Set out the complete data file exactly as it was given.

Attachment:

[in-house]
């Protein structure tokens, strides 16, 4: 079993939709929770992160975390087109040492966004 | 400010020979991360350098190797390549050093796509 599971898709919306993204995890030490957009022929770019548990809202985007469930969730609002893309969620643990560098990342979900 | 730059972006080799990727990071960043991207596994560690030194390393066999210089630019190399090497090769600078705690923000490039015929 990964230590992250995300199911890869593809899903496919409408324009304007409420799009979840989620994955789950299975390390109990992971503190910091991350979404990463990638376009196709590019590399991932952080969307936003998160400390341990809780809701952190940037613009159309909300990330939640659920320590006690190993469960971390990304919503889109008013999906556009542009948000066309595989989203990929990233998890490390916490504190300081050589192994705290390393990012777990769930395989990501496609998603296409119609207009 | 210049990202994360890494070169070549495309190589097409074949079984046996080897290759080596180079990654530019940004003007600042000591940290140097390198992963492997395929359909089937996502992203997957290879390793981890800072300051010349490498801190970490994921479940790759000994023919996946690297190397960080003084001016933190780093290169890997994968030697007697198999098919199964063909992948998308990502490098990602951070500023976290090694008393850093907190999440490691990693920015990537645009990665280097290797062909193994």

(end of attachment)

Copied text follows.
[in-house]
């Protein structure tokens, strides 16, 4: 079993939709929770992160975390087109040492966004 | 400010020979991360350098190797390549050093796509 599971898709919306993204995890030490957009022929770019548990809202985007469930969730609002893309969620643990560098990342979900 | 730059972006080799990727990071960043991207596994560690030194390393066999210089630019190399090497090769600078705690923000490039015929 990964230590992250995300199911890869593809899903496919409408324009304007409420799009979840989620994955789950299975390390109990992971503190910091991350979404990463990638376009196709590019590399991932952080969307936003998160400390341990809780809701952190940037613009159309909300990330939640659920320590006690190993469960971390990304919503889109008013999906556009542009948000066309595989989203990929990233998890490390916490504190300081050589192994705290390393990012777990769930395989990501496609998603296409119609207009 | 210049990202994360890494070169070549495309190589097409074949079984046996080897290759080596180079990654530019940004003007600042000591940290140097390198992963492997395929359909089937996502992203997957290879390793981890800072300051010349490498801190970490994921479940790759000994023919996946690297190397960080003084001016933190780093290169890997994968030697007697198999098919199964063909992948998308990502490098990602951070500023976290090694008393850093907190999440490691990693920015990537645009990665280097290797062909193994």